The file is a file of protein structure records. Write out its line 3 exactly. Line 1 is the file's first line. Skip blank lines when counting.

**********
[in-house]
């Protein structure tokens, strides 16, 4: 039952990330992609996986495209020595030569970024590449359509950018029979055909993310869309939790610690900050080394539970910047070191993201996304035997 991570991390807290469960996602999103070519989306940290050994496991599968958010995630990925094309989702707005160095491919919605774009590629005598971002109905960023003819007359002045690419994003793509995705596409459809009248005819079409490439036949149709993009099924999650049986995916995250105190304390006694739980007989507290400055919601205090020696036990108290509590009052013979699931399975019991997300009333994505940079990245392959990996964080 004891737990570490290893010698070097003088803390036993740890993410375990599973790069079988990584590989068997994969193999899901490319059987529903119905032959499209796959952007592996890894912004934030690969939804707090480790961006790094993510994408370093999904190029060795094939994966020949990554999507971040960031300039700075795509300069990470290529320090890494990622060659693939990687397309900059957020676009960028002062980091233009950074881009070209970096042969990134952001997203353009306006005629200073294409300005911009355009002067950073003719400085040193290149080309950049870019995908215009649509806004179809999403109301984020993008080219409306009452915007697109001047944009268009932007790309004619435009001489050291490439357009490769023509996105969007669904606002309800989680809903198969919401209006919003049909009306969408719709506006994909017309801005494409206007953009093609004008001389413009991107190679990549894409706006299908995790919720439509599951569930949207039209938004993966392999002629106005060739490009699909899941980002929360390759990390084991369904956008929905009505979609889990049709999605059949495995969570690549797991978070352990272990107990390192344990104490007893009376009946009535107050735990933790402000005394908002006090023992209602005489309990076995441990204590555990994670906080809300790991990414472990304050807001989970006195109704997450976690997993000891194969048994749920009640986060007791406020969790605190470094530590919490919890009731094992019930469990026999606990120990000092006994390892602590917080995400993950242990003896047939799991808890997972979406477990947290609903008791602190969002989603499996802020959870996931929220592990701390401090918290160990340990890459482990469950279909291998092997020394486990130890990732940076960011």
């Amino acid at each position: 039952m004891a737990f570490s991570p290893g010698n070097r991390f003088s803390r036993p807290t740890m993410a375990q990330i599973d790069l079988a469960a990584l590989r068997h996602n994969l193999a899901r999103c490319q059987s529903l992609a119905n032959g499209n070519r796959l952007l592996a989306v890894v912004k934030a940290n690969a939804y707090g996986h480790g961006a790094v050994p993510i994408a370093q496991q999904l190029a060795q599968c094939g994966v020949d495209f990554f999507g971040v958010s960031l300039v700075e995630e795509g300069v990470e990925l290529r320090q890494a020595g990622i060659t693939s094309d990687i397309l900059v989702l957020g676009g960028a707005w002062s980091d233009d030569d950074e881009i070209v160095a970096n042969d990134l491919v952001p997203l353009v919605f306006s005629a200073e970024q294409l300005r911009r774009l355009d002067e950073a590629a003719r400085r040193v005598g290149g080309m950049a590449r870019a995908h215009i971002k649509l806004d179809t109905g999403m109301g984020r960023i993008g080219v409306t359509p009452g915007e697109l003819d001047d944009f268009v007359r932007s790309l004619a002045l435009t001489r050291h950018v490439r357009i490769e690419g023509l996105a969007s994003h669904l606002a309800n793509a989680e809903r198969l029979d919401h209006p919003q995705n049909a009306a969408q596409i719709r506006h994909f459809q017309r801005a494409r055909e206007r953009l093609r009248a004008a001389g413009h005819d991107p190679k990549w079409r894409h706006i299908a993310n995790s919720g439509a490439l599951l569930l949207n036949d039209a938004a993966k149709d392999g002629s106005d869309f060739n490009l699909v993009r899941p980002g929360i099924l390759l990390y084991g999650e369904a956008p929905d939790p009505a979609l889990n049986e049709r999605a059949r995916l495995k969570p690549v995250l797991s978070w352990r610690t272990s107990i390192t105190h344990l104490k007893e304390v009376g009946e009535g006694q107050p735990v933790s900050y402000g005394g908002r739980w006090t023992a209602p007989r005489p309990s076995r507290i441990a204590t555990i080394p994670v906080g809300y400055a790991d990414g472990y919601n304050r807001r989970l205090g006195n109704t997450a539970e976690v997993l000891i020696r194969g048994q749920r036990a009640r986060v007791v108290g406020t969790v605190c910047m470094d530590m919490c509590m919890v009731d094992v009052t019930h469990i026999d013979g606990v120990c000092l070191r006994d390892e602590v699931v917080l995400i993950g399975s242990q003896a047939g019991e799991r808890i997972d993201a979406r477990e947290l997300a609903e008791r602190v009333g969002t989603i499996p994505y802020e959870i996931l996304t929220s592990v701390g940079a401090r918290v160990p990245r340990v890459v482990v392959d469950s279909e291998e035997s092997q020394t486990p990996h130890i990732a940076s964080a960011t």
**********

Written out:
């Amino acid at each position: 039952m004891a737990f570490s991570p290893g010698n070097r991390f003088s803390r036993p807290t740890m993410a375990q990330i599973d790069l079988a469960a990584l590989r068997h996602n994969l193999a899901r999103c490319q059987s529903l992609a119905n032959g499209n070519r796959l952007l592996a989306v890894v912004k934030a940290n690969a939804y707090g996986h480790g961006a790094v050994p993510i994408a370093q496991q999904l190029a060795q599968c094939g994966v020949d495209f990554f999507g971040v958010s960031l300039v700075e995630e795509g300069v990470e990925l290529r320090q890494a020595g990622i060659t693939s094309d990687i397309l900059v989702l957020g676009g960028a707005w002062s980091d233009d030569d950074e881009i070209v160095a970096n042969d990134l491919v952001p997203l353009v919605f306006s005629a200073e970024q294409l300005r911009r774009l355009d002067e950073a590629a003719r400085r040193v005598g290149g080309m950049a590449r870019a995908h215009i971002k649509l806004d179809t109905g999403m109301g984020r960023i993008g080219v409306t359509p009452g915007e697109l003819d001047d944009f268009v007359r932007s790309l004619a002045l435009t001489r050291h950018v490439r357009i490769e690419g023509l996105a969007s994003h669904l606002a309800n793509a989680e809903r198969l029979d919401h209006p919003q995705n049909a009306a969408q596409i719709r506006h994909f459809q017309r801005a494409r055909e206007r953009l093609r009248a004008a001389g413009h005819d991107p190679k990549w079409r894409h706006i299908a993310n995790s919720g439509a490439l599951l569930l949207n036949d039209a938004a993966k149709d392999g002629s106005d869309f060739n490009l699909v993009r899941p980002g929360i099924l390759l990390y084991g999650e369904a956008p929905d939790p009505a979609l889990n049986e049709r999605a059949r995916l495995k969570p690549v995250l797991s978070w352990r610690t272990s107990i390192t105190h344990l104490k007893e304390v009376g009946e009535g006694q107050p735990v933790s900050y402000g005394g908002r739980w006090t023992a209602p007989r005489p309990s076995r507290i441990a204590t555990i080394p994670v906080g809300y400055a790991d990414g472990y919601n304050r807001r989970l205090g006195n109704t997450a539970e976690v997993l000891i020696r194969g048994q749920r036990a009640r986060v007791v108290g406020t969790v605190c910047m470094d530590m919490c509590m919890v009731d094992v009052t019930h469990i026999d013979g606990v120990c000092l070191r006994d390892e602590v699931v917080l995400i993950g399975s242990q003896a047939g019991e799991r808890i997972d993201a979406r477990e947290l997300a609903e008791r602190v009333g969002t989603i499996p994505y802020e959870i996931l996304t929220s592990v701390g940079a401090r918290v160990p990245r340990v890459v482990v392959d469950s279909e291998e035997s092997q020394t486990p990996h130890i990732a940076s964080a960011t």